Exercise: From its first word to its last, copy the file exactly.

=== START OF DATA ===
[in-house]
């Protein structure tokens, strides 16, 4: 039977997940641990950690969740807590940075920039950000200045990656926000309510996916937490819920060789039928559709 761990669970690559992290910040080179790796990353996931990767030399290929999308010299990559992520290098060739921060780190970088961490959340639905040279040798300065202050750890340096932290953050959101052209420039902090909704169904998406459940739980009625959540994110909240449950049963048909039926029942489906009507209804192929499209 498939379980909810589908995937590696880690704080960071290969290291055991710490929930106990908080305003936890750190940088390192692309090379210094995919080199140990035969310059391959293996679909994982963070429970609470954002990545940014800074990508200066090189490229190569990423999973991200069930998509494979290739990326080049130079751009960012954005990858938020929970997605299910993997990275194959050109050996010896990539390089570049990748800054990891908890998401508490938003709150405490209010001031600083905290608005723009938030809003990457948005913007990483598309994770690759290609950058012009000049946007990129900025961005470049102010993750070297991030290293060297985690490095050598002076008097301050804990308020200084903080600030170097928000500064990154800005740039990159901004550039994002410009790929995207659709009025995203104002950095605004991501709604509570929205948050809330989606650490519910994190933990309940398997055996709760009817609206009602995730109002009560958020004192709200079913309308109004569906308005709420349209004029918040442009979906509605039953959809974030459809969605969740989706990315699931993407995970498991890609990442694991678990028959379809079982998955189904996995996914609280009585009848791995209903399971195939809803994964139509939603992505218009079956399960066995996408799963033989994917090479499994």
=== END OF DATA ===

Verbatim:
[in-house]
């Protein structure tokens, strides 16, 4: 039977997940641990950690969740807590940075920039950000200045990656926000309510996916937490819920060789039928559709 761990669970690559992290910040080179790796990353996931990767030399290929999308010299990559992520290098060739921060780190970088961490959340639905040279040798300065202050750890340096932290953050959101052209420039902090909704169904998406459940739980009625959540994110909240449950049963048909039926029942489906009507209804192929499209 498939379980909810589908995937590696880690704080960071290969290291055991710490929930106990908080305003936890750190940088390192692309090379210094995919080199140990035969310059391959293996679909994982963070429970609470954002990545940014800074990508200066090189490229190569990423999973991200069930998509494979290739990326080049130079751009960012954005990858938020929970997605299910993997990275194959050109050996010896990539390089570049990748800054990891908890998401508490938003709150405490209010001031600083905290608005723009938030809003990457948005913007990483598309994770690759290609950058012009000049946007990129900025961005470049102010993750070297991030290293060297985690490095050598002076008097301050804990308020200084903080600030170097928000500064990154800005740039990159901004550039994002410009790929995207659709009025995203104002950095605004991501709604509570929205948050809330989606650490519910994190933990309940398997055996709760009817609206009602995730109002009560958020004192709200079913309308109004569906308005709420349209004029918040442009979906509605039953959809974030459809969605969740989706990315699931993407995970498991890609990442694991678990028959379809079982998955189904996995996914609280009585009848791995209903399971195939809803994964139509939603992505218009079956399960066995996408799963033989994917090479499994």